Experience An Exquisite Taste Of Japan With Mead | HIGHLIFE Asia
home style living travel wellness for him

Contact us at [email protected]

HIGHLIFE Asia is Clozette’s aspirational lifestyle channel to empower the discerning taste for stylish living.

Visit Clozette

Sake’s rising popularity around the globe is undeniable. Just in the Lion City, the popping up of sake gastrobars and sake-pairing menus in non-Japanese restaurants are making frequent appearances, thanks in part to companies like Mead, a specialist importer and distributor of craft sake and sochu, quality Japanese produce, seasonal seafood, and wagyu.

Sake testing with Japanese master brewers

Mead’s Taste of Japan event hosted at Cut by Wolfgang Puck celebrates the finest sake and sochu from artisan breweries and distilleries in Japan, made by some of the world’s most respected sake masters and sochu distillers.

“Sake is commonly served at Japanese restaurants here but is still not widely represented in restaurants that are not Japanese influenced. Drink trends are, to a large extent, cyclical, but sake has never really experienced a top of mind status in the same way as wine, especially outside of Japan,” explains Andre Chalson, Managing Director, Mead.

Japanese sake brewers have their own exclusive technique, passed down from generations, dating back to as early as the 1800s, making alcohol fermented from rice, water and mold. Water plays a vital role in defining the character of a sake. Premium sake inevitably boasts pure spring water that starts out as snow on a mountain, then combined with quality rice polished to a fraction of the original grain for its delicate and complex flavours, and special handmade mold exclusive to the brewery — all carefully orchestrated by the master brewer.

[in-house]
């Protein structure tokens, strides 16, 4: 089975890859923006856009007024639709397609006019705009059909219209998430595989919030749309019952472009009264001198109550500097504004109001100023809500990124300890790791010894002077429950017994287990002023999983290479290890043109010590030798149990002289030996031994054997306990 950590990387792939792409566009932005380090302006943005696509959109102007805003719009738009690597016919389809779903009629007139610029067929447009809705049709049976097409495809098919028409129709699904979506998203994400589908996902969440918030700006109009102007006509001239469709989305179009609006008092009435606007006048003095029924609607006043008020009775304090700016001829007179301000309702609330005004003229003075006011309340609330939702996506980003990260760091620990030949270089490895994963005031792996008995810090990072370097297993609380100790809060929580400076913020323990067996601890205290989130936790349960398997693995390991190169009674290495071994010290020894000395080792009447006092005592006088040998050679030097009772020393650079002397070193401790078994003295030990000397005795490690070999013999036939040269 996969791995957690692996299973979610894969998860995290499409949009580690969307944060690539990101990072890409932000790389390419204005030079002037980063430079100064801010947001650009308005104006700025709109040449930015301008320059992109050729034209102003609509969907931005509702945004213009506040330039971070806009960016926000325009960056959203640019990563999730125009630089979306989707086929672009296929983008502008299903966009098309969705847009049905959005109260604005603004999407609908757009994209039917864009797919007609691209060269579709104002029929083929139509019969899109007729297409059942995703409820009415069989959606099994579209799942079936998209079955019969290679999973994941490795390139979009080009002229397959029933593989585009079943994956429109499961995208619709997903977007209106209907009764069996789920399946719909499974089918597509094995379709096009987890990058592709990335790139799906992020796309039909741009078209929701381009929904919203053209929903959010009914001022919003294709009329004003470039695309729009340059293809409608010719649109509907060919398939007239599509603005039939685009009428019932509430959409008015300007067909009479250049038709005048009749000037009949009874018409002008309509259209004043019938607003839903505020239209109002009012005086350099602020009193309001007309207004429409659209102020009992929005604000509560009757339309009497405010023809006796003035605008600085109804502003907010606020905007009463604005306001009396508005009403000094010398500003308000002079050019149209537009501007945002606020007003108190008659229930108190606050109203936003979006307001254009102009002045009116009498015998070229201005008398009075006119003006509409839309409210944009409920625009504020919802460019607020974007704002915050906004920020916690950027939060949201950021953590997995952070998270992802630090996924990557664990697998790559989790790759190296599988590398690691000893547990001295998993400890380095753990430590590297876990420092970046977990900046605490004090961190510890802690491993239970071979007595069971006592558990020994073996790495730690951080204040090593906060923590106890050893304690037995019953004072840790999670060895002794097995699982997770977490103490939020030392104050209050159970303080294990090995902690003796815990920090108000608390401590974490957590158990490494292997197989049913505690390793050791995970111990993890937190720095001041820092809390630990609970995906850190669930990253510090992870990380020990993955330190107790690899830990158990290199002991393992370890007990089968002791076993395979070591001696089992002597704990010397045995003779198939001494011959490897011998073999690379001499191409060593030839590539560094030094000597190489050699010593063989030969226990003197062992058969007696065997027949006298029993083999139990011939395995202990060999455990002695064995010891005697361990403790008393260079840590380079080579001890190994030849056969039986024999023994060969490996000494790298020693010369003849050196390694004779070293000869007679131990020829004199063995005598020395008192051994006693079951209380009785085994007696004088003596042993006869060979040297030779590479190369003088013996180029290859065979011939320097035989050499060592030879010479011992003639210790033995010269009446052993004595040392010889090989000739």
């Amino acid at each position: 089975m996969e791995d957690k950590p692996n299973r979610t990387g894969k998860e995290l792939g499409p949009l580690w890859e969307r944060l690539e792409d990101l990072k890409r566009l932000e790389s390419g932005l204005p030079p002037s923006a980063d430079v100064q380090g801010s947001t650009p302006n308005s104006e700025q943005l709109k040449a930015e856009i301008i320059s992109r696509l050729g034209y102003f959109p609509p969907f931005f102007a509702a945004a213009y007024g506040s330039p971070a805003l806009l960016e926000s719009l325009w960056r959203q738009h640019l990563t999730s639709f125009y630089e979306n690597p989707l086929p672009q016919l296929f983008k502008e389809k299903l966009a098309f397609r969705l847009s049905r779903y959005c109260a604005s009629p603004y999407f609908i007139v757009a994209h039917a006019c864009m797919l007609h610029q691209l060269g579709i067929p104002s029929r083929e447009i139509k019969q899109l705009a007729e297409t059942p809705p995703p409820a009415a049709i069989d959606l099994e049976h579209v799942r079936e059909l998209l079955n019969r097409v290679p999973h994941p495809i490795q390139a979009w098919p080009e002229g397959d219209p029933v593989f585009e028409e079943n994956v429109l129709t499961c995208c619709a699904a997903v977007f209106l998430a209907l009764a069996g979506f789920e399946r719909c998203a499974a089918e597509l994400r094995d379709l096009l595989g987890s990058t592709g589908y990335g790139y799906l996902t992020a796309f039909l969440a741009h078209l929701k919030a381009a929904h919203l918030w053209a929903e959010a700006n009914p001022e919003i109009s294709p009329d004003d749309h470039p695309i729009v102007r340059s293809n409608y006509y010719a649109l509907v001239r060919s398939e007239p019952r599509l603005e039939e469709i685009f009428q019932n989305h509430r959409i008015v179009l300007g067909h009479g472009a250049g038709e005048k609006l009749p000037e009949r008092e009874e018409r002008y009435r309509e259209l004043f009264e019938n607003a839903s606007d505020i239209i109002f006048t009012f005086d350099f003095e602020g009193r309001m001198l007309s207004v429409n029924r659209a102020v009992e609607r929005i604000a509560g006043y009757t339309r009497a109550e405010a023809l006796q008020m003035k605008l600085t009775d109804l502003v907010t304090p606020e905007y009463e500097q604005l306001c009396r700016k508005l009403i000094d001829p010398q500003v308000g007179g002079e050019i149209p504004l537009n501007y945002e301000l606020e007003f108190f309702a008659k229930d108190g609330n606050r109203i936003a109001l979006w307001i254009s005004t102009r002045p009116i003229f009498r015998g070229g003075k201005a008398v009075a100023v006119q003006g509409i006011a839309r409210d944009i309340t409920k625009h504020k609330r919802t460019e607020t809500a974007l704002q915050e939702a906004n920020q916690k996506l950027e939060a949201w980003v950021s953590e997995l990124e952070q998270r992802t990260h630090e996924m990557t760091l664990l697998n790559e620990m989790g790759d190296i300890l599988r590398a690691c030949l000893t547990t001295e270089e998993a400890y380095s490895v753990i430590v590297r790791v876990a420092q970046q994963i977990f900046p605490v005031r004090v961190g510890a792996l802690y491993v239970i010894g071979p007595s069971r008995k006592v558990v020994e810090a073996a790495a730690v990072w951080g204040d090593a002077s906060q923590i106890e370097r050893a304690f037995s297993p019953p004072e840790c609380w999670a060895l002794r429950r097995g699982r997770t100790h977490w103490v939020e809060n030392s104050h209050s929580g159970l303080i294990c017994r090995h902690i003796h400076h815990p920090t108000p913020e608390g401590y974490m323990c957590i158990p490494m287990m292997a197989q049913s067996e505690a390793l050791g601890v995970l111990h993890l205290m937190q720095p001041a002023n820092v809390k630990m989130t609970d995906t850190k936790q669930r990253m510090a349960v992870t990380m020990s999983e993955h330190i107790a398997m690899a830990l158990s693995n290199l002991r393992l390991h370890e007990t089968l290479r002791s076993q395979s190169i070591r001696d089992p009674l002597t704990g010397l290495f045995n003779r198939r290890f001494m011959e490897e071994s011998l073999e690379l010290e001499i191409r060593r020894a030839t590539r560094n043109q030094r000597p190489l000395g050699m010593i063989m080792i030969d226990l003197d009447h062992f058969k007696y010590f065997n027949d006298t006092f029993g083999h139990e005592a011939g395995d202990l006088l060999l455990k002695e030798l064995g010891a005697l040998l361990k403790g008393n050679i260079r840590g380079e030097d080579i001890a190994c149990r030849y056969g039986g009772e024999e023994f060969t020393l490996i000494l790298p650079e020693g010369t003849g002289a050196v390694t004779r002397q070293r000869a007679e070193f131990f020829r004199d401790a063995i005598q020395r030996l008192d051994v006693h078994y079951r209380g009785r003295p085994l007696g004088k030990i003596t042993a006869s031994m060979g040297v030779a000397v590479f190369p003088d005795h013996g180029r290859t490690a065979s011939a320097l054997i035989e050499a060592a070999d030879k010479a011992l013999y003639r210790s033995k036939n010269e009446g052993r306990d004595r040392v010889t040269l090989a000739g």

Forty-seventh generation distiller Takeshi Yatsumoto was present to showcase the Tokusen Junmai Daiginjo — a rare limited-edition sake that sees only 3,000 bottles produced each year. The Yasumoto Sake Brewery handcrafts the sake using organic rice and pure spring water sourced 150m directly from the ground below the brewery.

Left: Wagyu Tatami; Right: Toro, Ossetia caviar, Potato

An exquisite selection of culinary creations — by renowned chefs such as Joshua Brown of Cut by Wolfgang Puck, Ryan Clift of Tippling Club, and special guest chef, Akira Nakamura of Chisoh Nakamura from Japan — showcased the pairings of different foods with the diverse variety of sake and sochu, prepared with produce and harvests sourced directly from Japan through Mead.

Sencha-dou, a Japanese customary tea art ceremony

Taste of Japan also featured Sencha-dou, a Japanese customary tea art ceremony, curated by Senchado Hoenryu from Tokyo where guests learnt the art of enjoying Japanese green tea, presented by elegant Kimono-clad hostesses. We were mesmerised by the Gyokuro (玉 露) "jade dew", a premium sencha that’s grown under the shade rather than in the full sun. The green tea was cold-brewed for three minutes: the first pour was amazingly sweet, rich and aromatic, while the second pour was lighter and more refreshing. Gyokuro may be an expensive beverage, but it's certainly an exquisite indulgence.

Events like Taste of Japan does wonders to educate consumers and the industry on the complexity of sake — with its engaging palette of aromas and flavours that has been an intrinsic part of Japanese culture — and to attune their palates to the nuances of artisan breweries and their sakes. While we may not see bottles of sakes popping up at hawker centres anytime soon, with consumers’ lifestyle getting more sophisticated and palates more discerning, it's easy to understand the rising demand for artisan and premium sake and sochu. Kanpai!